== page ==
Sonnets, and other poems, Band 1

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Printed for T. Cadell, jun., 1800 - 180 Seiten
 

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Seite 177 - Though thy clime Be fickle, and thy year, most part, deform'd With dripping rains, or withered by a frost, I would not yet exchange thy sullen skies, And fields without a flower, for warmer France With all her vines ; nor for Ausonia's groves Of golden fruitage, and her myrtle bowers.
Seite 19 - Time ! who know'st a lenient hand to lay Softest on sorrow's wound, and slowly thence, Lulling to sad repose the weary sense, The faint pang stealest unperceived away; On thee I rest my only hope at last, And think, when thou hast dried the bitter tear That flows in vain o'er all my soul held dear, 1 may look back on every sorrow past, And meet life's peaceful evening with a smile...
Seite 176 - If it should ever be totally extinguished, the loss, I fear, will be great. It is this which has given its character to modern Europe. It is this which has distinguished it under all its forms of government, and distinguished it to its advantage, from the states of Asia, and possibly from those states which flourished in the most brilliant periods of the antique world.
Seite 164 - How soft the music of those village bells, Falling at intervals upon the ear In cadence sweet, now dying all away, Now pealing loud again, and louder still. Clear and sonorous, as the gale comes on ! With easy force it opens all the cells Where Mem'ry slept. Wherever I have heard A kindred melody, the scene recurs, And with it all its pleasures and its pains.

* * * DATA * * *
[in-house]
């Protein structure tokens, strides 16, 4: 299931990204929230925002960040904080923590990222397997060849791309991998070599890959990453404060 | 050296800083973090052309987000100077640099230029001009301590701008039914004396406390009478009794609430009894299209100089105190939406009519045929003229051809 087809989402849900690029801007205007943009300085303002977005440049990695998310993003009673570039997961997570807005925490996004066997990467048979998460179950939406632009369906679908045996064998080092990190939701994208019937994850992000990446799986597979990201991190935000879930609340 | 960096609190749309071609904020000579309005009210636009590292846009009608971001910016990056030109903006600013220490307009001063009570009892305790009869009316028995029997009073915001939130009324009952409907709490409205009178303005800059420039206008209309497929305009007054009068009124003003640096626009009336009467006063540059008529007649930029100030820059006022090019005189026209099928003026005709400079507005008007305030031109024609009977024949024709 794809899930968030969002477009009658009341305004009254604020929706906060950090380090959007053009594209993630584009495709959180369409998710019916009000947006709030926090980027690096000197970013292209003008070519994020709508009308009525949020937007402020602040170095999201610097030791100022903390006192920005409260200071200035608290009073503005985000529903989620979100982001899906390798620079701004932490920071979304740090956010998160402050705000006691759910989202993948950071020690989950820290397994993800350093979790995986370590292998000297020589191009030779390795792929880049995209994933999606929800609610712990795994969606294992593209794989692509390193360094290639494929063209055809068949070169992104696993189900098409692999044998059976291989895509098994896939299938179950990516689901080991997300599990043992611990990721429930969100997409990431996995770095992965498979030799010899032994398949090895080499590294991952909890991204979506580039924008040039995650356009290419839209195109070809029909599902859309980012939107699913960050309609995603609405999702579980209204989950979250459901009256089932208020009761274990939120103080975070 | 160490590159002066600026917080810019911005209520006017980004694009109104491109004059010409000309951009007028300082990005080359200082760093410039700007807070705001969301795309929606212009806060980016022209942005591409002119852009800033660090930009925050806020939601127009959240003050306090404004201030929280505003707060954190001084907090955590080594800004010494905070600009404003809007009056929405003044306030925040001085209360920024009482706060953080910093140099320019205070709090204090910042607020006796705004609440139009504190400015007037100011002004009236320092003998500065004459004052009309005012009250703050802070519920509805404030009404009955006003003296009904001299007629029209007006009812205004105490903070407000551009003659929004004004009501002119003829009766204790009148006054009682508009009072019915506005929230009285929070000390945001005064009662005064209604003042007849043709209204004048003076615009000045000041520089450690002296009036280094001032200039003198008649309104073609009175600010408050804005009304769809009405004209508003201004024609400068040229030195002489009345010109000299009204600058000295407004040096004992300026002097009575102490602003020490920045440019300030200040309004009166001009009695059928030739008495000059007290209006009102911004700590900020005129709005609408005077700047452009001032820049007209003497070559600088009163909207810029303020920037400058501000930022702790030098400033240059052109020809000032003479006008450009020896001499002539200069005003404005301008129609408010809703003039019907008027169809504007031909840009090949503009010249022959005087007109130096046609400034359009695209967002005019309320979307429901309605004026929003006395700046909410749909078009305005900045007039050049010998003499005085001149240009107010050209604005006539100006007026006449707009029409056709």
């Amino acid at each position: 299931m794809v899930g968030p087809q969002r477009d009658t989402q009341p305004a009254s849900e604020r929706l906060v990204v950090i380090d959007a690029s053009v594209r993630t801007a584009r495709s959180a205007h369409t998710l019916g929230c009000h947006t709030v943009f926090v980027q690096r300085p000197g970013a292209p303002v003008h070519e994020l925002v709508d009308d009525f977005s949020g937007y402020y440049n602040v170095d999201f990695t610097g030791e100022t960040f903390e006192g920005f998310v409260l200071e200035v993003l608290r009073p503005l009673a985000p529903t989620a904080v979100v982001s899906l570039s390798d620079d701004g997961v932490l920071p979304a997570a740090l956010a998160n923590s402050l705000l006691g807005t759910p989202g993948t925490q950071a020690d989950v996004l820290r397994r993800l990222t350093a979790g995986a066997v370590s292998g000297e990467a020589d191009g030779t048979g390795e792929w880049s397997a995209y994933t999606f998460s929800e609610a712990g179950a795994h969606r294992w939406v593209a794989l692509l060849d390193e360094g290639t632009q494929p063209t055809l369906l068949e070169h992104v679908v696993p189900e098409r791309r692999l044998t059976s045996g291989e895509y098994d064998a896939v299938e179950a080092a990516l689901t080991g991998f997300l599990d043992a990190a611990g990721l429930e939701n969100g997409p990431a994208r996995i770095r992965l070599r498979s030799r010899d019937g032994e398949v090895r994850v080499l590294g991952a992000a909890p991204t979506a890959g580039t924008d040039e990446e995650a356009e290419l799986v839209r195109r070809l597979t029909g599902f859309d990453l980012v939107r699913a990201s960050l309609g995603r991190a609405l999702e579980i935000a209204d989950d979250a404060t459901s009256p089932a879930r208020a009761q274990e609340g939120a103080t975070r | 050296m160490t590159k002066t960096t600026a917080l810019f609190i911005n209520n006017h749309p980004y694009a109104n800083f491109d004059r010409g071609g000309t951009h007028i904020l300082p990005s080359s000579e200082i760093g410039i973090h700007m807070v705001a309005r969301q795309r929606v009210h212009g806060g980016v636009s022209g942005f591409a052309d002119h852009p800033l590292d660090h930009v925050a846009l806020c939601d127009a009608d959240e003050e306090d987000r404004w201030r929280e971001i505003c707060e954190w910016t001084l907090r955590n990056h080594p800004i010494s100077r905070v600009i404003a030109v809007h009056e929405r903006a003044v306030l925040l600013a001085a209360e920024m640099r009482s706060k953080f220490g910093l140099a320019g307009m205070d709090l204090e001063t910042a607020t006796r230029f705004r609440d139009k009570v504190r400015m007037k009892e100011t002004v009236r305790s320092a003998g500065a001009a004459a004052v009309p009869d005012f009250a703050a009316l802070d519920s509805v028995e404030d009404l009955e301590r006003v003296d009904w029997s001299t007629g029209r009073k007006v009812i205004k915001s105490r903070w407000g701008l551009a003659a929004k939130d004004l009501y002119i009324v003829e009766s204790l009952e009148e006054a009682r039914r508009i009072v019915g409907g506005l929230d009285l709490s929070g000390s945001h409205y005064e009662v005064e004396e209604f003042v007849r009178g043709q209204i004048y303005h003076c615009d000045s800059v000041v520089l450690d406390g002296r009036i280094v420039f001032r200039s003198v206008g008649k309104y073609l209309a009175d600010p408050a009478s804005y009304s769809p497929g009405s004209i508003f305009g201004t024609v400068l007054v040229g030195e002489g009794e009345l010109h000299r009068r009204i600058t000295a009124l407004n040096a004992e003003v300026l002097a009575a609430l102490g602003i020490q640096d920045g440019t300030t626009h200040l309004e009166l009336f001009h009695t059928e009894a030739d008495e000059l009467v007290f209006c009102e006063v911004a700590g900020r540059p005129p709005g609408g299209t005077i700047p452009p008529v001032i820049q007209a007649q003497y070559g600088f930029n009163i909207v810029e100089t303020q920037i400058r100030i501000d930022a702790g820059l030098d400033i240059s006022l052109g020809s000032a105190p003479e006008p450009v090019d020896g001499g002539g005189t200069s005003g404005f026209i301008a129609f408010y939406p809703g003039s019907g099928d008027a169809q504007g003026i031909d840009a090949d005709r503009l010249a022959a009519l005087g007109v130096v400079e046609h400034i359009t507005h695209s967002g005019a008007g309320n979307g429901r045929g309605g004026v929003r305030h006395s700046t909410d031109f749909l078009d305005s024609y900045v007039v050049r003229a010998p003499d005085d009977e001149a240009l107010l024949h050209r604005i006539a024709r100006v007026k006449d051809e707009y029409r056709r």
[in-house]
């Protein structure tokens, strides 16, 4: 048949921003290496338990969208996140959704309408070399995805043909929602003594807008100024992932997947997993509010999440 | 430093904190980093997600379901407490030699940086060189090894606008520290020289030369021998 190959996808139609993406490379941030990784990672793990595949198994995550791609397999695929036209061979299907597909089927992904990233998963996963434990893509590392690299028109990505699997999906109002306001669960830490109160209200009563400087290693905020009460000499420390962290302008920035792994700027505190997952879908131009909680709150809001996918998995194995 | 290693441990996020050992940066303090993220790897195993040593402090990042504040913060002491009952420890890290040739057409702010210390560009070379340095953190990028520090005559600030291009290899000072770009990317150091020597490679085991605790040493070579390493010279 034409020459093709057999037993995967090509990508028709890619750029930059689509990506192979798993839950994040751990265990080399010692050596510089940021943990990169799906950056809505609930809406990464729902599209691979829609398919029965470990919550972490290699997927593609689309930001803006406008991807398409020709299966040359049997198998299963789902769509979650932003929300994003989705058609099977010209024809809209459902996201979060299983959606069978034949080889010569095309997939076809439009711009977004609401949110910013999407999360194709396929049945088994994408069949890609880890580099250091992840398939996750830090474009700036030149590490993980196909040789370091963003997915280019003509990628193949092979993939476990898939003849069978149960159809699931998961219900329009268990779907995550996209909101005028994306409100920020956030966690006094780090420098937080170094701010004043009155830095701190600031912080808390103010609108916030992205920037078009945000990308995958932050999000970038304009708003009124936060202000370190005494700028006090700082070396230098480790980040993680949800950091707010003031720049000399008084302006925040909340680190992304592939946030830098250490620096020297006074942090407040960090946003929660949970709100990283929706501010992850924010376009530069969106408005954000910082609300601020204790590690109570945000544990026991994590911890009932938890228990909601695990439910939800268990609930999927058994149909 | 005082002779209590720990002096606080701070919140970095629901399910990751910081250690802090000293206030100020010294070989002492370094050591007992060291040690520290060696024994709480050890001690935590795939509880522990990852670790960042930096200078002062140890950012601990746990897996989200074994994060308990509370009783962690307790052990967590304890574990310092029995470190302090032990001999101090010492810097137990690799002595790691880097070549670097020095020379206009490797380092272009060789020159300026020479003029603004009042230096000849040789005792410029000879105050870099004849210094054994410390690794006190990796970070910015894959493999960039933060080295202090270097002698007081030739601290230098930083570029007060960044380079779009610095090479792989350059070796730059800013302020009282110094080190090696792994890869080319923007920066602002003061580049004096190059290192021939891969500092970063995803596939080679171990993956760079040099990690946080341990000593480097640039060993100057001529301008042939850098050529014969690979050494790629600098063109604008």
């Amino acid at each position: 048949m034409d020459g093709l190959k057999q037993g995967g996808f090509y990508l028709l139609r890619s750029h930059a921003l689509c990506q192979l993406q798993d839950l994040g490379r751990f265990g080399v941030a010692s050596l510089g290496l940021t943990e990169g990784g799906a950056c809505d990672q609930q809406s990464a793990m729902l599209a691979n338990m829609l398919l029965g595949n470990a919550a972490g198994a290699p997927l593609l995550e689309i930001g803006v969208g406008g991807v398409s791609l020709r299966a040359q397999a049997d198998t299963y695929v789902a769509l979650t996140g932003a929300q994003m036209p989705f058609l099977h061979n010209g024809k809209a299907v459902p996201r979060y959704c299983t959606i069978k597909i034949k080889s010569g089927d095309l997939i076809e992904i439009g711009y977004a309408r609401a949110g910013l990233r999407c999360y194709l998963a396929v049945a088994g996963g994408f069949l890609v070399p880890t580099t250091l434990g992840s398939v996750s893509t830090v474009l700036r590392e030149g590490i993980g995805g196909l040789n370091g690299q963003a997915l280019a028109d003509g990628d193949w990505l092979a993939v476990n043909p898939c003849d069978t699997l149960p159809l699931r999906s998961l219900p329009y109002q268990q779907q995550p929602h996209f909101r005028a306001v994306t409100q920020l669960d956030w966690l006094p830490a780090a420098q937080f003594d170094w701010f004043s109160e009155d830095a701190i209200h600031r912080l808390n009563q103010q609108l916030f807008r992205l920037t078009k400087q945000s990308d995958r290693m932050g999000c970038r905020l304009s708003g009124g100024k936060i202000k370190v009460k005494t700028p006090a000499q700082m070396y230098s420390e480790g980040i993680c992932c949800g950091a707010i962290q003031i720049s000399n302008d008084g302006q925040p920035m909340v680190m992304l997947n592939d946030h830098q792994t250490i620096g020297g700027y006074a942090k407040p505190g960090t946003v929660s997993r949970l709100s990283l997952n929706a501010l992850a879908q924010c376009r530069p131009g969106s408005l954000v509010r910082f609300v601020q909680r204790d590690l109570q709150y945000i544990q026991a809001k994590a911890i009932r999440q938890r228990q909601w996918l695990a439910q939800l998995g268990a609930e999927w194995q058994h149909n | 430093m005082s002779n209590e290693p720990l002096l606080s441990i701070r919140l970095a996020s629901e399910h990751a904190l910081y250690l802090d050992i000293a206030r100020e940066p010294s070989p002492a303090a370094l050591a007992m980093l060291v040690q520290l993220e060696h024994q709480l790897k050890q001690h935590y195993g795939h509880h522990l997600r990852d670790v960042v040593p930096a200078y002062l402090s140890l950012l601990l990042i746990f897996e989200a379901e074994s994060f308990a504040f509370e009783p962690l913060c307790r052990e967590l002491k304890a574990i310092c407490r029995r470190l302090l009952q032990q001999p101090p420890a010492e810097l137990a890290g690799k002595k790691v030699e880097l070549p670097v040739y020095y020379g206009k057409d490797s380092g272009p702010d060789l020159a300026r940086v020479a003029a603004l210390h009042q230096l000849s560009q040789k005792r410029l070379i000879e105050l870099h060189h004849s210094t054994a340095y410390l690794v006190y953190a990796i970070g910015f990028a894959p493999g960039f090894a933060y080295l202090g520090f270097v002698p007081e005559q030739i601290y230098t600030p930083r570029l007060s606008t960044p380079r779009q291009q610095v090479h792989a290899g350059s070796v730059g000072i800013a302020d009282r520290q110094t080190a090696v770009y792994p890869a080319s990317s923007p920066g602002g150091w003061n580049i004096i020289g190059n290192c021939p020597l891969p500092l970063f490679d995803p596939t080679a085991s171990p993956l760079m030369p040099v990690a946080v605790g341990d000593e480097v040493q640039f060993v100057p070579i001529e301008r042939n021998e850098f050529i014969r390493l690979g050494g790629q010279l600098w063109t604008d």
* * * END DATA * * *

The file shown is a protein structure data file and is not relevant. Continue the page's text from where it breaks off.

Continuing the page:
Seite 138 - twas wild. But thou, O Hope, with eyes so fair, What was thy delighted measure ? Still it whisper'd promised pleasure, And bade the lovely scenes at distance hail...
Seite 16 - How sweet the tuneful bells responsive peal ! As when, at opening morn, the fragrant breeze Breathes on the trembling sense of wan disease, So piercing to my heart their force I feel ! And hark ! with lessening cadence now they fall, And now along the white and level tide They fling their melancholy music wide, Bidding me many a tender thought recall Of summer days...
Seite 14 - Uplift their shadowing heads, and, at their feet, Scarce hear the surge that has for ages beat, Sure many a lonely wanderer has stood, And, whilst the lifted murmur met his ear, And o'er the distant billows the still Eve Sailed slow, has thought of all his heart must leave Tomorrow...
Seite 176 - All the decent drapery of life is to be rudely torn off. All the superadded ideas, furnished from the wardrobe of a moral imagination, which the heart owns and the understanding ratifies, as necessary to cover the defects of our naked, shivering nature, and to raise it to dignity in our own estimation, are to be exploded as a ridiculous, absurd, and antiquated fashion.
Seite 14 - How many a lonely wanderer has stood ! And, whilst the lifted murmur met his ear, And o'er the distant billows the still eve Sailed slow, has thought of all his heart must leave To-morrow ; of the friends he loved most dear ; Of social scenes, from which he wept to part...
Seite 177 - To shake thy senate, and from heights sublime Of patriot eloquence to flash down fire Upon thy foes, was never meant my task : But I can feel thy fortunes, and partake Thy joys and sorrows, with as true a heart As any thund'rer there.

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